This week we participated in the Hack.lu 2011 CTF, a Capture-The-Flag event organized by the FluxFingers team at Hack.lu. Even if we were only three with two other members playing at night, we placed 6th out of >100 teams! Congrats to FluxFingers for the wonderful work done, we enjoyed it so much.
This is our first write-up for this CTF, hopefully more will come.
The challenge consists of a single jpg file called “8c4f14e28155a2c3cf4b2538c1e0958b”:
and the following string:
“We got this file. Can you find the name of this planet?”
The jpg file name looks like an MD5 digest. Inside this file there’s a zip archive:
0 $ unzip -d src 8c4f14e28155a2c3cf4b2538c1e0958b Archive: 8c4f14e28155a2c3cf4b2538c1e0958b warning [8c4f14e28155a2c3cf4b2538c1e0958b]: 192407 extra bytes at beginning or within zipfile (attempting to process anyway) inflating: src/5IIUED7GheR inflating: src/6JXtwsTTh9k inflating: src/87F1s5POUJc inflating: src/BPiIOASG_Z6 inflating: src/nLPA8X0UJqf inflating: src/rySOWi4fZkA inflating: src/uvlSlG3Tgow inflating: src/Uw105aD3qYh inflating: src/Yui5oq58hlx
One of these files is a wav with some Morse code in it. The other files are just pieces of the whole wav file containing the planet name Morse-encoded. We created a python script to compute all the possible wav files and compared each md5 checksum with the original file name. There are only 8 files we need to compute, so the total permutations are 8! = 40320:
#!/usr/bin/python # Author: Marco Squarcina
from c00kies@venice # Description: Script for solving the Unknown Planet challenge of hack.lu CTF 2011 import os, hashlib, math, sys from itertools import permutations if len(sys.argv) != 3: print("Usage: %s " % sys.argv) sys.exit(1) path = os.path.abspath(sys.argv) fhash = sys.argv out = os.path.join(os.getcwd(), 'planet_name.wav') flist =  # open files for f in os.listdir(path): fh = open(os.path.join(path, f), 'r') if(fh.read(4) == "RIFF"): sample1 = fh else: flist.append(fh) fh.seek(0) count = 1 nsamples = len(flist) nperms = math.factorial(nsamples) # compute all the permutations and check md5 against fhash for p in list(permutations(flist)): print("\r" + str(count) + "/" + str(nperms)), count += 1 sample = sample1.read() sample1.seek(0) for i in range(nsamples): sample += p[i].read() p[i].seek(0) if hashlib.md5(sample).hexdigest() == fhash: print("\nFound it! The correct wav is stored in " + out) oh = open(out, 'w') oh.write(sample) oh.close() break # close files for f in flist: f.close() sample1.close()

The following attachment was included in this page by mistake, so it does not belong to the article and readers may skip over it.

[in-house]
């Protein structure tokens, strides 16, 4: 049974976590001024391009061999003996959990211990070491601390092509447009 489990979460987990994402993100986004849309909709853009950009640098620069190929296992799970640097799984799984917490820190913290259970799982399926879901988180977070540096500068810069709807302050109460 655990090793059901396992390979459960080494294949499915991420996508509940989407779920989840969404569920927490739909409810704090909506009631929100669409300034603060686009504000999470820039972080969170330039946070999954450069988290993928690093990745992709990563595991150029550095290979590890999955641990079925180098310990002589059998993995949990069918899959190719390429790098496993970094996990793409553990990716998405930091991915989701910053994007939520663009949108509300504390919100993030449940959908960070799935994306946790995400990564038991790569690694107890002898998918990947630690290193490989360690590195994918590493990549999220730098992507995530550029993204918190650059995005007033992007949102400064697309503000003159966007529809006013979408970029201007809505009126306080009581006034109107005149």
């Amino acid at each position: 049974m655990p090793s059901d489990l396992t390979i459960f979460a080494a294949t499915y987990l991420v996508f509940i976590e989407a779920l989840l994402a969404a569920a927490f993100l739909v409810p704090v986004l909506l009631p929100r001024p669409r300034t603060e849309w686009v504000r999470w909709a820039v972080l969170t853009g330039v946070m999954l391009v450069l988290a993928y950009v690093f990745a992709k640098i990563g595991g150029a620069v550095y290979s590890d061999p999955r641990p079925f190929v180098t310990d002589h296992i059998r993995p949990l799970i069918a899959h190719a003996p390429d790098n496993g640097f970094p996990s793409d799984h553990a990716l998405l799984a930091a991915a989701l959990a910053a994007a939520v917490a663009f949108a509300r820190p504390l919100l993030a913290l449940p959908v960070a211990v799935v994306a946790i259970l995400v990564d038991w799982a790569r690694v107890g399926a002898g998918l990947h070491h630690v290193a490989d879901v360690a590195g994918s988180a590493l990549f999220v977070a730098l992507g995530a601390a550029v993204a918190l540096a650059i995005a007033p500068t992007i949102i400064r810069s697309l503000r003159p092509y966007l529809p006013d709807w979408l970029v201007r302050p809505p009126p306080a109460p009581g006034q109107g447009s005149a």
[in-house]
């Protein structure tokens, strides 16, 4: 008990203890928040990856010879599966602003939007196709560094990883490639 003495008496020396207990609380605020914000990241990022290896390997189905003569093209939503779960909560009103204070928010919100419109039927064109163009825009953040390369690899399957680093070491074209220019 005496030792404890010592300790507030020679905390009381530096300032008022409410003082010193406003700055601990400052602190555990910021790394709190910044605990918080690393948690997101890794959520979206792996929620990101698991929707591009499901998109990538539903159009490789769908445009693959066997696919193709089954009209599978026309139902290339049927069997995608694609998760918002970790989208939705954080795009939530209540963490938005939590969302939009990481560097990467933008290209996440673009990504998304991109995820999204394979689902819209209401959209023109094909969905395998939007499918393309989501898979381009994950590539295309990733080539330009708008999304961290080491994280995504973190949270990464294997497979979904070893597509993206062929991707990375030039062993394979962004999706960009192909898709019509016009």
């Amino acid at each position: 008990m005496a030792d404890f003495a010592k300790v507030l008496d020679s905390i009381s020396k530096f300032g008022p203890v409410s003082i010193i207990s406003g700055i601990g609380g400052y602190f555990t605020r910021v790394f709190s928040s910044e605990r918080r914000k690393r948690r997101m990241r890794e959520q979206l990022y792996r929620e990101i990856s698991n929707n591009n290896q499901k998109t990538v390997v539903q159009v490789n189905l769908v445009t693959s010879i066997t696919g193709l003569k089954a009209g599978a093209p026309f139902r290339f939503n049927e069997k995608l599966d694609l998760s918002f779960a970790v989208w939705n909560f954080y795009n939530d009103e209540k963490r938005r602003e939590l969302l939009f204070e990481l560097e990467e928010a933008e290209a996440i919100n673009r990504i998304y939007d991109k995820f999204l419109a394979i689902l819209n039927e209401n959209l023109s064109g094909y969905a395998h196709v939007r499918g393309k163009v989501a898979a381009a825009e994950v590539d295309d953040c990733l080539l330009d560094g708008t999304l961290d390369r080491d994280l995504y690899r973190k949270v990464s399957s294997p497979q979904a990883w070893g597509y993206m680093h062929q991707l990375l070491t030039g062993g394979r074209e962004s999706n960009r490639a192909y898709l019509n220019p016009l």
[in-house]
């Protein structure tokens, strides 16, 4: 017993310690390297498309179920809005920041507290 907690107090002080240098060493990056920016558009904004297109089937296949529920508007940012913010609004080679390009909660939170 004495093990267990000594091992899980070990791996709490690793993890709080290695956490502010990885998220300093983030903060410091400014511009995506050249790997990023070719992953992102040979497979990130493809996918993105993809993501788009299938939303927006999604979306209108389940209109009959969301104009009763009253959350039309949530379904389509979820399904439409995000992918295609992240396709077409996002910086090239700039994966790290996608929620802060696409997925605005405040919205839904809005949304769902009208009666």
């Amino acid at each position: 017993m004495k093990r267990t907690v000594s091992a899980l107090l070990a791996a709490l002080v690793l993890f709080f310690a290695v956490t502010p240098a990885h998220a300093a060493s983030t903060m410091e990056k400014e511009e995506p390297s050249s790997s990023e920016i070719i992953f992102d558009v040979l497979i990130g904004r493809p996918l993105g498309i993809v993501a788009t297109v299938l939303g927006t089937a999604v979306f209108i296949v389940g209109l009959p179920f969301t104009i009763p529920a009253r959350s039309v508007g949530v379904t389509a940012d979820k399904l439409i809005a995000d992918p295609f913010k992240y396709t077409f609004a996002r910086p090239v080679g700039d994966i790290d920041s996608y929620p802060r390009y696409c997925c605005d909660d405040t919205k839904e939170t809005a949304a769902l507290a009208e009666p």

With this script, we got the correct wave file in a very short amount of time:
0 $ ./assemble.py src/ 8c4f14e28155a2c3cf4b2538c1e0958b 23876/40320 Found it! The correct wav is stored in /home/lavish/planet/planet_name.wav
Using audacity the Morse code become easily readable, so:
.--. .... . .. -.- -.-- --- ...
can be translated to:
What a name for a planet 😉